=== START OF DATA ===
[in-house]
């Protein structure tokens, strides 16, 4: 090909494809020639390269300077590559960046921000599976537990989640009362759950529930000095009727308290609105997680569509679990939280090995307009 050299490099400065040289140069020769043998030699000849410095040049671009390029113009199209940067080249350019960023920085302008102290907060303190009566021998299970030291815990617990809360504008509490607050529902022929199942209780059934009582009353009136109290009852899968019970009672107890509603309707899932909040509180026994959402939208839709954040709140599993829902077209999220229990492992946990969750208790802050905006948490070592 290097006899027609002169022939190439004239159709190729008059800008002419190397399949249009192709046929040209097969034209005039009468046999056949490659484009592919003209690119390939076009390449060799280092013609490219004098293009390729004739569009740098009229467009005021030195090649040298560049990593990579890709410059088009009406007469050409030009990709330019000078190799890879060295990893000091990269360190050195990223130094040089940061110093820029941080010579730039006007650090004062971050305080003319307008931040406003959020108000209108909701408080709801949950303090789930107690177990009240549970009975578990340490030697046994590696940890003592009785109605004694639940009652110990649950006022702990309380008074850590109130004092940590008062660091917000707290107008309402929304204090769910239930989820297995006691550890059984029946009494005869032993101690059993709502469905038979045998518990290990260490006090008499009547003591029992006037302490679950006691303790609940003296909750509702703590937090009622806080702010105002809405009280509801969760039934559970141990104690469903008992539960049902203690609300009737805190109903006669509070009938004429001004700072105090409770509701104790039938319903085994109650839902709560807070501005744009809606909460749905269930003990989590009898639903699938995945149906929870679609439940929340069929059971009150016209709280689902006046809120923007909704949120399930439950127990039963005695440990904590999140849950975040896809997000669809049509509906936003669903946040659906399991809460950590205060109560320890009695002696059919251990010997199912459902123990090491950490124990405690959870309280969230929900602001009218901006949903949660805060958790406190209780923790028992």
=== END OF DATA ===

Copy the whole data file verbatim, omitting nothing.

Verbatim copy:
[in-house]
């Protein structure tokens, strides 16, 4: 090909494809020639390269300077590559960046921000599976537990989640009362759950529930000095009727308290609105997680569509679990939280090995307009 050299490099400065040289140069020769043998030699000849410095040049671009390029113009199209940067080249350019960023920085302008102290907060303190009566021998299970030291815990617990809360504008509490607050529902022929199942209780059934009582009353009136109290009852899968019970009672107890509603309707899932909040509180026994959402939208839709954040709140599993829902077209999220229990492992946990969750208790802050905006948490070592 290097006899027609002169022939190439004239159709190729008059800008002419190397399949249009192709046929040209097969034209005039009468046999056949490659484009592919003209690119390939076009390449060799280092013609490219004098293009390729004739569009740098009229467009005021030195090649040298560049990593990579890709410059088009009406007469050409030009990709330019000078190799890879060295990893000091990269360190050195990223130094040089940061110093820029941080010579730039006007650090004062971050305080003319307008931040406003959020108000209108909701408080709801949950303090789930107690177990009240549970009975578990340490030697046994590696940890003592009785109605004694639940009652110990649950006022702990309380008074850590109130004092940590008062660091917000707290107008309402929304204090769910239930989820297995006691550890059984029946009494005869032993101690059993709502469905038979045998518990290990260490006090008499009547003591029992006037302490679950006691303790609940003296909750509702703590937090009622806080702010105002809405009280509801969760039934559970141990104690469903008992539960049902203690609300009737805190109903006669509070009938004429001004700072105090409770509701104790039938319903085994109650839902709560807070501005744009809606909460749905269930003990989590009898639903699938995945149906929870679609439940929340069929059971009150016209709280689902006046809120923007909704949120399930439950127990039963005695440990904590999140849950975040896809997000669809049509509906936003669903946040659906399991809460950590205060109560320890009695002696059919251990010997199912459902123990090491950490124990405690959870309280969230929900602001009218901006949903949660805060958790406190209780923790028992």